Malaysian food cannot go without it. Guess what root vegetable is the most popular among us and our neighbours? Yam bean/sweet turnip is the most versatile root vegetable in Malaysia.
Its ID is Pachyrhizus Erosus. In English it is called sweet turnip, Chinese turnip, Mexican turnip, Jicama (pronounced hee-cama) or just yam bean. It is known as ubi sengkuang in Malay. In Chinese it is called Sha ge(沙葛) or Dou shu (豆薯）whereas local Chinese call it mangkuang (芒光).
According to Wikipedia and other sources from the net, yam bean is high in carbohydrates in the form of dietary or soluble fiber. It is composed of 86-90% water and contains only trace amount of protein and lipids. Its sweet flavor comes from the soluble fiber composed of oligofructose inulin which is a prebiotic, meaning it is a food for the good bacteria in the intestines. It is high in vitamin C, A and some Bs. It is high in potassium content. Because of its very low glycemic index, it is a great food for diabetics and its low calorie content makes it an ideal food for weight loss. By the way, GI measures how a carbohydrate-containing food raises blood sugar.
It is part of the legume family and grows on vines. This little-known tuber in the West is a very popular root vegetable in South East Asia, especially among the Malaysians, Thais, Indonesians and Vietnamese. Most often it is eaten raw but it can be juiced and used in stir-fried dishes.
Sengkuang tastes great when eaten raw. It is juicy, sweet and crunchy. It tastes great in stir-fry dishes too. I fry Mee hoon with shredded sengkuang. It is used in steamed sengkuang kueh. It is used as an ingredient for filling of popiah, Vietnamese rice paper rolls, Hakka choi ban/菜粄 (steamed rice dumplings) and ban pi/粄皮(steamed rice flour sheets). Sengkuang is needed in both Malaysian and Indian rojak. It can be included in salsa and Western salad.
In the picture above, it is used as filling of tofu pockets together with shredded carrots or half-ripe papaya, cucumber and sengkuang. Sprinkle some roasted sesame seeds on the sauce and filling. Serve the pockets with sweet and sour chilli sauce.
Prepare your own Tofu pockets by cutting fried tofu diagonally and then cut a slit at the center. Dig out some tofu (to be mixed with the filling) using a small spoon to enable easier stuffing of tofu pockets.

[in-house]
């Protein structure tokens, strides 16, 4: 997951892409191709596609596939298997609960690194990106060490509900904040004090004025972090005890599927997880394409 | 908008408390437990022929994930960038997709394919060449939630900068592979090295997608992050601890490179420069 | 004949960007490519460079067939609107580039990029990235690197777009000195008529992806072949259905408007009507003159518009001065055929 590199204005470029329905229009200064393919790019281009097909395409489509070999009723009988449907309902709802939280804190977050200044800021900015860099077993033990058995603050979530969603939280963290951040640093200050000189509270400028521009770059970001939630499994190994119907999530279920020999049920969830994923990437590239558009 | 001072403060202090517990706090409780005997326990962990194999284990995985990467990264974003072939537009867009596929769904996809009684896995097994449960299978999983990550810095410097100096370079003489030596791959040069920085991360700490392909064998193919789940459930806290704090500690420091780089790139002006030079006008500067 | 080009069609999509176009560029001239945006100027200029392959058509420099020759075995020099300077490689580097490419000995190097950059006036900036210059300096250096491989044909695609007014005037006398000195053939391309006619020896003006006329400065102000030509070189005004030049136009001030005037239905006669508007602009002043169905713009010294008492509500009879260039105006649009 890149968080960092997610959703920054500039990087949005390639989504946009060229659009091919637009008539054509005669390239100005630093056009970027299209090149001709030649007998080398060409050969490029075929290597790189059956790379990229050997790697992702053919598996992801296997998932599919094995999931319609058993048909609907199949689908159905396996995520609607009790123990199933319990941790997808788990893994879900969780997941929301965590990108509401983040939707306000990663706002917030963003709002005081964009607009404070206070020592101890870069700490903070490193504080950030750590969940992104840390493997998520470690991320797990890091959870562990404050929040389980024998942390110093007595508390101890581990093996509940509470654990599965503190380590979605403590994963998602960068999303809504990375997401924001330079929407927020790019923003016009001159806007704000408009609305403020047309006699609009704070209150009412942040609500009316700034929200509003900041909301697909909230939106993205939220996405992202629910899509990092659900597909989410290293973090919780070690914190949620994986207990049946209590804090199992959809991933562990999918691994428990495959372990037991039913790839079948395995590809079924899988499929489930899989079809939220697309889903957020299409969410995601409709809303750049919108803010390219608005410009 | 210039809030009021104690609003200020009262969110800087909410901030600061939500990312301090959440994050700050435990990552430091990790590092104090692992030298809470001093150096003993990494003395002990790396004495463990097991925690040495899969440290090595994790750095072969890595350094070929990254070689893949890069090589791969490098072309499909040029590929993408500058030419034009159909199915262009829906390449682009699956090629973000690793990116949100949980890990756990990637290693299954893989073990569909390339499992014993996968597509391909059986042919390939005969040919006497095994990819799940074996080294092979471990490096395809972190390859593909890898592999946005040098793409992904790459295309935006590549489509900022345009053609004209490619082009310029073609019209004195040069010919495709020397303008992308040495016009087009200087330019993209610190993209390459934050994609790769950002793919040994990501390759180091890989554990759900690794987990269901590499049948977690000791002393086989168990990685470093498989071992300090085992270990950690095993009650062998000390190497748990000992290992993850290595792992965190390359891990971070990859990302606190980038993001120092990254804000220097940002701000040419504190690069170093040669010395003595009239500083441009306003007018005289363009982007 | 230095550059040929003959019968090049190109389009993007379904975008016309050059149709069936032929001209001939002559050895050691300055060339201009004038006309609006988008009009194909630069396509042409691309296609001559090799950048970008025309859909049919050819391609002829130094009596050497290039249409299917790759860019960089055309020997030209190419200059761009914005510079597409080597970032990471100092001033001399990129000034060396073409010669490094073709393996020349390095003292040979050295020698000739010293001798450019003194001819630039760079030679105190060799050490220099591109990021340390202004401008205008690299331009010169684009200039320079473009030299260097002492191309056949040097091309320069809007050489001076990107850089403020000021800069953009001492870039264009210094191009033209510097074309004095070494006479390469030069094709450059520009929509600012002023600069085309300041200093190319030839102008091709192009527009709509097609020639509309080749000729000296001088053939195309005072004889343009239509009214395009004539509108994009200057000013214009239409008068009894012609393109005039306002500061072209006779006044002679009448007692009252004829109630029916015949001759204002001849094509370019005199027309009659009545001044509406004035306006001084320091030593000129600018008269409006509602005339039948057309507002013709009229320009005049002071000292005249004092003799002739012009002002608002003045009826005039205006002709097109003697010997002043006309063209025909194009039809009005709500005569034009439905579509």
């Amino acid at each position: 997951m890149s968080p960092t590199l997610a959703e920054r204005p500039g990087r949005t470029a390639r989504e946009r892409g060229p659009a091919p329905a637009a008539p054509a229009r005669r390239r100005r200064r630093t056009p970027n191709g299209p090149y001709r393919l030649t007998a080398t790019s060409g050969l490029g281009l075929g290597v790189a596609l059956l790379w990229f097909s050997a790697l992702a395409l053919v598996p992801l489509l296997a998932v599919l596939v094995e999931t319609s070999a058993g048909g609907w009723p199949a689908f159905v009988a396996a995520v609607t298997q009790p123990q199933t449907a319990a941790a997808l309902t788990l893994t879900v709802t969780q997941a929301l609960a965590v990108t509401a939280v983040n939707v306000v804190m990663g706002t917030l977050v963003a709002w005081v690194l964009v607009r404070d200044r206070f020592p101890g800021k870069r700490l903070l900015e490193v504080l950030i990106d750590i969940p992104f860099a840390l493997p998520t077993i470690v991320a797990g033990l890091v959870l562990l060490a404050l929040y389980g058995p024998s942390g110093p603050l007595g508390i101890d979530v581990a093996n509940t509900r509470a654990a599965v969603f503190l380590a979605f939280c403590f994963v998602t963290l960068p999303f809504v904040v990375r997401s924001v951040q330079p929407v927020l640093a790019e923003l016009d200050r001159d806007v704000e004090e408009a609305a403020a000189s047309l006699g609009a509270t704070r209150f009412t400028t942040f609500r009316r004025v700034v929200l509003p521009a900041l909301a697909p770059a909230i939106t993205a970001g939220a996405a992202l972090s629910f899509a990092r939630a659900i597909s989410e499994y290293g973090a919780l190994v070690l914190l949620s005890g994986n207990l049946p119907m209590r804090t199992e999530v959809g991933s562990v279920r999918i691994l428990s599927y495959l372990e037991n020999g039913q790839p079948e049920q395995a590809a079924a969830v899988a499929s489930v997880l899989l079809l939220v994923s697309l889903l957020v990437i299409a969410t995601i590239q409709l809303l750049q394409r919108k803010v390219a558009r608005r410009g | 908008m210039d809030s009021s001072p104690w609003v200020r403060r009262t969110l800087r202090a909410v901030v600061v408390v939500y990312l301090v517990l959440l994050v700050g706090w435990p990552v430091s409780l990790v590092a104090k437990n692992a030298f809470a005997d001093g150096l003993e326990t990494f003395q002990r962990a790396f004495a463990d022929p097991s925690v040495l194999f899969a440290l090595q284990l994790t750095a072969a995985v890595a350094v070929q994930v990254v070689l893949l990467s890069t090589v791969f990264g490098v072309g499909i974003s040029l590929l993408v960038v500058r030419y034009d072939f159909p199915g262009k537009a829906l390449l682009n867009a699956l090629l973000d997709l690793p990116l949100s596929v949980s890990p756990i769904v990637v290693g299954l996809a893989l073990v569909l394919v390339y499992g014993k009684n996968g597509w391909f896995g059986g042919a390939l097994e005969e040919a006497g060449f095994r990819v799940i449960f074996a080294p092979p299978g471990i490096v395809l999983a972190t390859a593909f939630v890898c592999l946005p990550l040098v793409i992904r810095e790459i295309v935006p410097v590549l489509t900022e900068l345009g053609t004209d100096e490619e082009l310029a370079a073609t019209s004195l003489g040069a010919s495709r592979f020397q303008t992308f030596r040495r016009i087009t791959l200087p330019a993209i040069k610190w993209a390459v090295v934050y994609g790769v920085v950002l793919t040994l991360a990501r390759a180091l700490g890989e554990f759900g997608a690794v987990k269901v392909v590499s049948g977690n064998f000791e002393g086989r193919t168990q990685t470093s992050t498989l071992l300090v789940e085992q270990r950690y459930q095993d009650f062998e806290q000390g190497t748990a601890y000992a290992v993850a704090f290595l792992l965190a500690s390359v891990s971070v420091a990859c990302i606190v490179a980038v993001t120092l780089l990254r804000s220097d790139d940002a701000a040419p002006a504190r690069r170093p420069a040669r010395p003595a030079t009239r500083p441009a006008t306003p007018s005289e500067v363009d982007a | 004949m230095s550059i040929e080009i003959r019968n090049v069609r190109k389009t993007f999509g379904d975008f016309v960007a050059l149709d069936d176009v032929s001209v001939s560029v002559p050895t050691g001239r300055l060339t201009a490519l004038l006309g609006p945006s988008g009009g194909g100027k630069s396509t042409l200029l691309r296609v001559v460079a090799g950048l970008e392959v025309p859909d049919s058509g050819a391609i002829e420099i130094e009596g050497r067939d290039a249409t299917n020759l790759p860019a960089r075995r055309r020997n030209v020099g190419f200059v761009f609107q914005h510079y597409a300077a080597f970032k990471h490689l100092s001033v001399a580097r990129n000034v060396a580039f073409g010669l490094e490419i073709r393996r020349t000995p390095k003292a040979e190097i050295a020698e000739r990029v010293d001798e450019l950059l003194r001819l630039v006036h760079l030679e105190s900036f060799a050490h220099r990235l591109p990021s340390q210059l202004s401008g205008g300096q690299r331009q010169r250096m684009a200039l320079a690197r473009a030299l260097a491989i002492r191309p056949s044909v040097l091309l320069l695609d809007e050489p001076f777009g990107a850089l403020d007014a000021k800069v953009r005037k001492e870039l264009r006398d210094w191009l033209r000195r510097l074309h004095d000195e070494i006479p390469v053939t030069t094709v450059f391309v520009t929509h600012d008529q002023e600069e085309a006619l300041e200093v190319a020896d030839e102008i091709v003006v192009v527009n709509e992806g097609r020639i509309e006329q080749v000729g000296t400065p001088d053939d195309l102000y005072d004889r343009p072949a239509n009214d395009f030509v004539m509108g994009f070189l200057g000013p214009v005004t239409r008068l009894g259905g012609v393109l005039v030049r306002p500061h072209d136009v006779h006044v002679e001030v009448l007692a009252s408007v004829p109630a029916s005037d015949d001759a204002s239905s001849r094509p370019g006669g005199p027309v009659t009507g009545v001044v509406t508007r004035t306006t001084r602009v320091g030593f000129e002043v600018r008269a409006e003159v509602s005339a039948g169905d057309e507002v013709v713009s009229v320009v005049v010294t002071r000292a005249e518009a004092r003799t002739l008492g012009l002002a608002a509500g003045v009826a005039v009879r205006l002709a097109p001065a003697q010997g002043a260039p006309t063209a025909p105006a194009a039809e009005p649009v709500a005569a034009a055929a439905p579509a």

I had fond memories of these stuffed tofu way back in the Seventies when I studied in KL. I frequented a Malay stall in section 14 food center where a young man sold rojak and stuffed tofu. I always requested for more chilli sauce so often that he asked me whether I drank the sauce instead of dipping the tofu in the sauce.
The same recipe can be used in popiah/spring roll filling. However, for popiah filling you have to squeeze out some juice from the vegetable. A moist but not dry filling is ideal for the dish. Failing to do so will result in a soggy and messy popiah. No seasoning is needed for the filling so the chilli sauce provides the only flavor for the whole dish. Note that filling for this popiah is raw so it can be used as filling for Vietnamese rice paper rolls.
In the picture above, sengkuang is served with gado-gado sauce. This is a very popular dish well-loved by the Malaysians and Indonesians.
Gado-gado(Indonesian Salad, Sarawakian style)
To prepare the gado-gado sauce
- 1/2 cup gula apong or gula melaka
- 1 tbs thick soy sauce
- 1/2 cup roasted groundnuts ( ground)
- 1 tsp chilli powder or 1 tbs chilli paste
- 6 limes – juice extracted
- 1 tsp assam paste (optional)
Serve the following food items with the sauce:
- 1 sengkuang – peeled and washed. Cut into thin wedges.
- 2 tofu or tempe – pan-fried, lightly browned and cut into bite size.
- 2 winged beans – eaten raw if they are home-grown
- 1 cucumber – cut into wedges
- 2 buah kedondong
- Soften the gula apong over hot water for 10 minutes.
- Measure 1/2 cup of soften gula apong.
- Mix all the ingredients together.
- Dipping sauce for the cut vegetables and tofu is now ready !
Must try this dish. It is simple and delicious !
The picture above shows vegetable dumpling called “Choi ban” in Hakka. It is not easy to make this kueh. Need a lot of practice so recipe of this kueh will not be included here. The point I want to highlight here is its filling which is made of sengkuang and carrots stir-fried with slices of mushroom.
Same filling is used in steamed rice sheets. This rice sheet can be bought from local vendors or straight from the noodle factories. It can be in triangular shape or roll like a popiah.
The picture shows the two types of palm sugar used frequently in Malaysian cooking. Join our facebook page to find out whether sourcing of these two types of sugar are possible.
Enjoy our local vegetable and dishes,
the ever popular sengkuang, popiah, rojak and gado-gado !
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